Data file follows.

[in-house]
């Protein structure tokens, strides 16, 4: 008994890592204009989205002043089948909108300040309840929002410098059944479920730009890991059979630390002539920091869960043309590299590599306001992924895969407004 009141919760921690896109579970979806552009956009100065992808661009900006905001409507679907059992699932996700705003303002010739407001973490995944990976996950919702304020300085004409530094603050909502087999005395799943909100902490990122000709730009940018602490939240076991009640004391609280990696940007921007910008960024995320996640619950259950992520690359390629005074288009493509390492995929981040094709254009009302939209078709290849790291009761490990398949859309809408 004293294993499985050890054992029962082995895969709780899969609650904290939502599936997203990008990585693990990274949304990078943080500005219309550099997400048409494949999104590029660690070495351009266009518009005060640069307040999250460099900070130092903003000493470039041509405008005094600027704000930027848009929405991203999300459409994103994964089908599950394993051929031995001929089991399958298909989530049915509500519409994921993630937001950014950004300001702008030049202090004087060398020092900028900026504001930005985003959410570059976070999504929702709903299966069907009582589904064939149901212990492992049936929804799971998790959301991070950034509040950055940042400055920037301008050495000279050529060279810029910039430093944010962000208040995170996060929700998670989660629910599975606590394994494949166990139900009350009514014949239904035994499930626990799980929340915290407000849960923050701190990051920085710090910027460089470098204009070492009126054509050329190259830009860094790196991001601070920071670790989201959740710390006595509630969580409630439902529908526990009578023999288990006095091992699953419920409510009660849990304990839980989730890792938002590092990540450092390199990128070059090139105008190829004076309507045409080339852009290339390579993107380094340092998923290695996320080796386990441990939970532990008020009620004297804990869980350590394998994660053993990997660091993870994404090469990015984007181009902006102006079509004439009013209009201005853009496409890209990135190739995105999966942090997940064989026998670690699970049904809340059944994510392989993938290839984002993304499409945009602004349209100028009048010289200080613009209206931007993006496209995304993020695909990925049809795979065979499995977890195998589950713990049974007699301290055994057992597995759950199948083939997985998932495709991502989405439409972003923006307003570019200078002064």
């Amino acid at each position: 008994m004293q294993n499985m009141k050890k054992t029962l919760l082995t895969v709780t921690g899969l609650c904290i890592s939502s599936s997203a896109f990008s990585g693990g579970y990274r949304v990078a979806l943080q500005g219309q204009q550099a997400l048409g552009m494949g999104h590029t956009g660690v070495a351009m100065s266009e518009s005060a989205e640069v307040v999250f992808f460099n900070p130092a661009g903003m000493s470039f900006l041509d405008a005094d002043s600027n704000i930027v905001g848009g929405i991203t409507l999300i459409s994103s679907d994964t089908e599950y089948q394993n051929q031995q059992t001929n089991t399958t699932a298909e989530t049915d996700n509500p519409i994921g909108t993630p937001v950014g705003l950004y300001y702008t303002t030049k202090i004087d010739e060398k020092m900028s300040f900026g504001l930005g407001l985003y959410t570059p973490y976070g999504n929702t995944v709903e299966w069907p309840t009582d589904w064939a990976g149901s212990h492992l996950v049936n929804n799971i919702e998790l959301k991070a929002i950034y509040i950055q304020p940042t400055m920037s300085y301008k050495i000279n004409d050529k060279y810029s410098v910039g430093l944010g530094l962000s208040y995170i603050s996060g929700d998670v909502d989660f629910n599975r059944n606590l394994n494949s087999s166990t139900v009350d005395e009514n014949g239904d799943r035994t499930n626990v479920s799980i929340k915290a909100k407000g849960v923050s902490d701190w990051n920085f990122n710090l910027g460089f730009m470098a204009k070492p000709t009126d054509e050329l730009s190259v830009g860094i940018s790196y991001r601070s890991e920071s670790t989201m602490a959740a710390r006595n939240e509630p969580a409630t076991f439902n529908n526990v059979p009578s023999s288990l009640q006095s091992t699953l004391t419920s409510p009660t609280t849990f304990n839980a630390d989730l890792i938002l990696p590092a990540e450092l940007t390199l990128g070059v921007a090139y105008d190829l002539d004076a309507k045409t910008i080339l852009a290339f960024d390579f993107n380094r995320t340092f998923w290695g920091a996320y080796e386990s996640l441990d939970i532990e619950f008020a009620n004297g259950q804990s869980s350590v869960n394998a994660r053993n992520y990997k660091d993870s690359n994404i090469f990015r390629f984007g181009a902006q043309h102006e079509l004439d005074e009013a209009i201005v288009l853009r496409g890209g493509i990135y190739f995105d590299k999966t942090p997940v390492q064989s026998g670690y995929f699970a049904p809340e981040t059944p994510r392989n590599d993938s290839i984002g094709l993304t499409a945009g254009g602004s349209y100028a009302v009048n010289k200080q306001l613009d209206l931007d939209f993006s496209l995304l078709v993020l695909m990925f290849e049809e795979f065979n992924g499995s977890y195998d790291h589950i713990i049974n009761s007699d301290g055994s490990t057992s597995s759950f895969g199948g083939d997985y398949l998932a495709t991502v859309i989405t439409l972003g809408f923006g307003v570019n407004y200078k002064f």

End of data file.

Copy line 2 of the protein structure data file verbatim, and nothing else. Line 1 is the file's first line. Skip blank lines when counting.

């Protein structure tokens, strides 16, 4: 008994890592204009989205002043089948909108300040309840929002410098059944479920730009890991059979630390002539920091869960043309590299590599306001992924895969407004 009141919760921690896109579970979806552009956009100065992808661009900006905001409507679907059992699932996700705003303002010739407001973490995944990976996950919702304020300085004409530094603050909502087999005395799943909100902490990122000709730009940018602490939240076991009640004391609280990696940007921007910008960024995320996640619950259950992520690359390629005074288009493509390492995929981040094709254009009302939209078709290849790291009761490990398949859309809408 004293294993499985050890054992029962082995895969709780899969609650904290939502599936997203990008990585693990990274949304990078943080500005219309550099997400048409494949999104590029660690070495351009266009518009005060640069307040999250460099900070130092903003000493470039041509405008005094600027704000930027848009929405991203999300459409994103994964089908599950394993051929031995001929089991399958298909989530049915509500519409994921993630937001950014950004300001702008030049202090004087060398020092900028900026504001930005985003959410570059976070999504929702709903299966069907009582589904064939149901212990492992049936929804799971998790959301991070950034509040950055940042400055920037301008050495000279050529060279810029910039430093944010962000208040995170996060929700998670989660629910599975606590394994494949166990139900009350009514014949239904035994499930626990799980929340915290407000849960923050701190990051920085710090910027460089470098204009070492009126054509050329190259830009860094790196991001601070920071670790989201959740710390006595509630969580409630439902529908526990009578023999288990006095091992699953419920409510009660849990304990839980989730890792938002590092990540450092390199990128070059090139105008190829004076309507045409080339852009290339390579993107380094340092998923290695996320080796386990441990939970532990008020009620004297804990869980350590394998994660053993990997660091993870994404090469990015984007181009902006102006079509004439009013209009201005853009496409890209990135190739995105999966942090997940064989026998670690699970049904809340059944994510392989993938290839984002993304499409945009602004349209100028009048010289200080613009209206931007993006496209995304993020695909990925049809795979065979499995977890195998589950713990049974007699301290055994057992597995759950199948083939997985998932495709991502989405439409972003923006307003570019200078002064």